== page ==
Bad leaders are usually slow to give their employees positive feedback and don't know the art of giving their employees constructive criticism. Feedback is an essential part of an employee’s success and when not executed properly, it can affect the morale of the entire team.
A good leader is open and willing to give praise to employees that deserve it, and will take the time to give employees useful feedback. When providing constructive criticism, an effective leader lets employees know how their strengths can help improve their weaknesses. This can result in a more motivated and highly-performing team.
Create A Toxic Environment
When a manager fails to properly communicate goals with their teams, it can lead to a toxic environment where stressed and anxious employes might even start to lie, gossip, and argue. This type of work situation can be disastrous to the morale and performance of the team.
A good leader will be honest and open about their feelings, which leads their employees to do the same. This will result in open communication which is essential to the success of a team. The manager needs to ensure that co-workers don't bad-mouth each other.
Expect Everyone To Be Perfect
Poor leaders hold their teams to impossible standards which can quickly kill employee morale. When employees are given unattainable goals, they lack confidence and are not motivated to work very hard to achieve those goals.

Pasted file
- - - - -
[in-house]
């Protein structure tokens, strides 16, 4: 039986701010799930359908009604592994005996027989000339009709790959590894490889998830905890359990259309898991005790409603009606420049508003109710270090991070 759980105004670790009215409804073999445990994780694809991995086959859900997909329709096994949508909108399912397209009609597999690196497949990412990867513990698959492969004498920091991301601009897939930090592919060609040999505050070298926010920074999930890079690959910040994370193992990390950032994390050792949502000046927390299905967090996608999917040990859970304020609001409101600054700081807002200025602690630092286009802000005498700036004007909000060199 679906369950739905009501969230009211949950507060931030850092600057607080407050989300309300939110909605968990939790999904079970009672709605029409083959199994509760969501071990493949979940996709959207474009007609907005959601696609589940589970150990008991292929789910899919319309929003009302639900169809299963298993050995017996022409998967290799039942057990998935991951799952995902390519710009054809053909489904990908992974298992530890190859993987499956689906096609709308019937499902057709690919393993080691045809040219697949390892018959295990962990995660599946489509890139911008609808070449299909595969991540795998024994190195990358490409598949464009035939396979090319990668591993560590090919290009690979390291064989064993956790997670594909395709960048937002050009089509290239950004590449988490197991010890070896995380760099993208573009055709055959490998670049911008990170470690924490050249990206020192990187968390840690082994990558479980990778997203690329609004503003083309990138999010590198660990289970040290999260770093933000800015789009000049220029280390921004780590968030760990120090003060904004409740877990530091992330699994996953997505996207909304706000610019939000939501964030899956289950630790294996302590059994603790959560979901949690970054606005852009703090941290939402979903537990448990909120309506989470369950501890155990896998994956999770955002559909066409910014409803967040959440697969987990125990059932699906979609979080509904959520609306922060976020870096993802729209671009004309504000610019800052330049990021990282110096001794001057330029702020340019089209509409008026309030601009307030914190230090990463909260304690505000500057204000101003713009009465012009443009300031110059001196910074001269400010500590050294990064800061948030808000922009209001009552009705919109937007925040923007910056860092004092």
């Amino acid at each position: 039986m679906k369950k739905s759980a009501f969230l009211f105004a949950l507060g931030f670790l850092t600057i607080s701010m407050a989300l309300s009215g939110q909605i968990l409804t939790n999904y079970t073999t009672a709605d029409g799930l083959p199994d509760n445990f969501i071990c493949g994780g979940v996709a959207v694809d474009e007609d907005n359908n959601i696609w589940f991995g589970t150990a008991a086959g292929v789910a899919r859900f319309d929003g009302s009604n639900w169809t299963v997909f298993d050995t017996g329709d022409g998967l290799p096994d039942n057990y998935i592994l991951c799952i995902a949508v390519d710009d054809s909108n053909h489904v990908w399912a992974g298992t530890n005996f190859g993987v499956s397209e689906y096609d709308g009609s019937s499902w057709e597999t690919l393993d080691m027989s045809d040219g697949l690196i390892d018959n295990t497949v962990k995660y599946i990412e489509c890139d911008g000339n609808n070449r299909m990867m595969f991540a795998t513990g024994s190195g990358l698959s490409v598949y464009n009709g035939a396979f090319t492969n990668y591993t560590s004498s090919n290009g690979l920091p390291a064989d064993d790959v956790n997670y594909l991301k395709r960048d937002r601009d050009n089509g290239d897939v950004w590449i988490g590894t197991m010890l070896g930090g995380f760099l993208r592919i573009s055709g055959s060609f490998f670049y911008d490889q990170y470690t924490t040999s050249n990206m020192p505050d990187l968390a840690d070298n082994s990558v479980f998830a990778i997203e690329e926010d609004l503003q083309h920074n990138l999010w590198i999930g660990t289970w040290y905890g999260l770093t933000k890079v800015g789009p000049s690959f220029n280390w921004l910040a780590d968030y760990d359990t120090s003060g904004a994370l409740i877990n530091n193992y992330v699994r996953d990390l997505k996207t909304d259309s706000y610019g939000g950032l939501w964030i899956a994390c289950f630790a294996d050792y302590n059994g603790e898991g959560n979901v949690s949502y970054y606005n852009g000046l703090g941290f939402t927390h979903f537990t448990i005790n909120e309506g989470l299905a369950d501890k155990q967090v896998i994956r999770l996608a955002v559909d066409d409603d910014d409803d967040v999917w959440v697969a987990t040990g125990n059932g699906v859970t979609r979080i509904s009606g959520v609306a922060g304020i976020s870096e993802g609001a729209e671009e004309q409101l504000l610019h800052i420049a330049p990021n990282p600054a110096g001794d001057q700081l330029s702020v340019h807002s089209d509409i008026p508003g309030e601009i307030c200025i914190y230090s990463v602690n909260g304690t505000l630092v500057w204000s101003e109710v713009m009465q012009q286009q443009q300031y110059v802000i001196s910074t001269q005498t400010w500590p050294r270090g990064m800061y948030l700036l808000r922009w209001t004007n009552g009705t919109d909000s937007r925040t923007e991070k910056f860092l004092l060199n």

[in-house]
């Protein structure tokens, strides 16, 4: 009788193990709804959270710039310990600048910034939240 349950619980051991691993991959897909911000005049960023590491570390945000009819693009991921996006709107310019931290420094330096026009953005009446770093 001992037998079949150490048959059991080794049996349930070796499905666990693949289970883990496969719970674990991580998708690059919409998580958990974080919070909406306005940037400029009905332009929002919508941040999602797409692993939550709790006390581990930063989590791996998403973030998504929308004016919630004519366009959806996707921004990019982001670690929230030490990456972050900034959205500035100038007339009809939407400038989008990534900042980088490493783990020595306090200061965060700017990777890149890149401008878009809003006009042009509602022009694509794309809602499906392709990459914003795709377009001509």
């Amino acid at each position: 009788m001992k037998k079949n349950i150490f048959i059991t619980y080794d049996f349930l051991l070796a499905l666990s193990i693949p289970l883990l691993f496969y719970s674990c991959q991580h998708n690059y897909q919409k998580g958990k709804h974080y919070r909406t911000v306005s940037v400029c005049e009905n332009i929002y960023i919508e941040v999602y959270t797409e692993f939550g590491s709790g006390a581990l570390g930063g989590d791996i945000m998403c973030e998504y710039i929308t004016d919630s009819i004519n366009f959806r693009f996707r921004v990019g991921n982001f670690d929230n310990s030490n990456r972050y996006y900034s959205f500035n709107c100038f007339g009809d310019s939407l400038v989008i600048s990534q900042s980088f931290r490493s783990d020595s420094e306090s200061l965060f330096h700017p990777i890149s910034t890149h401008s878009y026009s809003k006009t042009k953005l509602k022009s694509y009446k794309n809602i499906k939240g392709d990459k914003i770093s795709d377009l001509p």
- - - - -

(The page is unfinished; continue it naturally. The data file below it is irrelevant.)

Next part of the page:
A good leader expects workers to make mistakes and learn and grow from them. No task is completely fool-proof, so when employees make mistakes, they shouldn't be reprimanded. Instead, managers should help employees work through any mistakes and errors they make.
Avoid Uncomfortable Situations
Many leaders don't like to be put in uncomfortable situations but it is during these instances that managers and their employees can really grow. If leaders ignore these situations, it reduces the urgency of the unresolved task at hand.
A good leader knows that conflict is unavoidable and should be addressed immediately before it becomes a larger issue. When these matters intensify, it can affect the morale of the entire team. Therefore, the manager should tackle the problem head-on and make sure it doesn’t occur again in the future.
Don't Have A Vision For The Future
One of the main duties of a leader is to have a clear vision for the future of the organization and how it relates to their team. Managers who fail to do this will have a team with low morale as employees are unsure of how they are contributing to the greater good of the company.